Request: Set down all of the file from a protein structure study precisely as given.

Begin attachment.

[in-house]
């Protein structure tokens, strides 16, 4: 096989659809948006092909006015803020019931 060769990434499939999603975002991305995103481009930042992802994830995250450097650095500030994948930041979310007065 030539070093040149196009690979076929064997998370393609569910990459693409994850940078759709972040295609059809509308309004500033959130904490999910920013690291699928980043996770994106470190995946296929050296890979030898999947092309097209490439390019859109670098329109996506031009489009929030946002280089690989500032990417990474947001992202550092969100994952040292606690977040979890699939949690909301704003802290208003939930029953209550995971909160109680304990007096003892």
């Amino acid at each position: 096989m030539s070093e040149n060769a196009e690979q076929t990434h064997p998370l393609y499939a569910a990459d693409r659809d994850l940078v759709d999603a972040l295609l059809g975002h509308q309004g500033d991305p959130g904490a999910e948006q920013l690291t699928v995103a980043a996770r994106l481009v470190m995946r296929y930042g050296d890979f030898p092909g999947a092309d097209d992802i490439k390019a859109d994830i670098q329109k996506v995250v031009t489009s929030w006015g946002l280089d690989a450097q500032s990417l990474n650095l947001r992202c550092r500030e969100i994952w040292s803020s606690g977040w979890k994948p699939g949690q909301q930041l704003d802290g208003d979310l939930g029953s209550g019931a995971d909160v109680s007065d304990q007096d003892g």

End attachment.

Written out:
[in-house]
């Protein structure tokens, strides 16, 4: 096989659809948006092909006015803020019931 060769990434499939999603975002991305995103481009930042992802994830995250450097650095500030994948930041979310007065 030539070093040149196009690979076929064997998370393609569910990459693409994850940078759709972040295609059809509308309004500033959130904490999910920013690291699928980043996770994106470190995946296929050296890979030898999947092309097209490439390019859109670098329109996506031009489009929030946002280089690989500032990417990474947001992202550092969100994952040292606690977040979890699939949690909301704003802290208003939930029953209550995971909160109680304990007096003892």
């Amino acid at each position: 096989m030539s070093e040149n060769a196009e690979q076929t990434h064997p998370l393609y499939a569910a990459d693409r659809d994850l940078v759709d999603a972040l295609l059809g975002h509308q309004g500033d991305p959130g904490a999910e948006q920013l690291t699928v995103a980043a996770r994106l481009v470190m995946r296929y930042g050296d890979f030898p092909g999947a092309d097209d992802i490439k390019a859109d994830i670098q329109k996506v995250v031009t489009s929030w006015g946002l280089d690989a450097q500032s990417l990474n650095l947001r992202c550092r500030e969100i994952w040292s803020s606690g977040w979890k994948p699939g949690q909301q930041l704003d802290g208003d979310l939930g029953s209550g019931a995971d909160v109680s007065d304990q007096d003892g």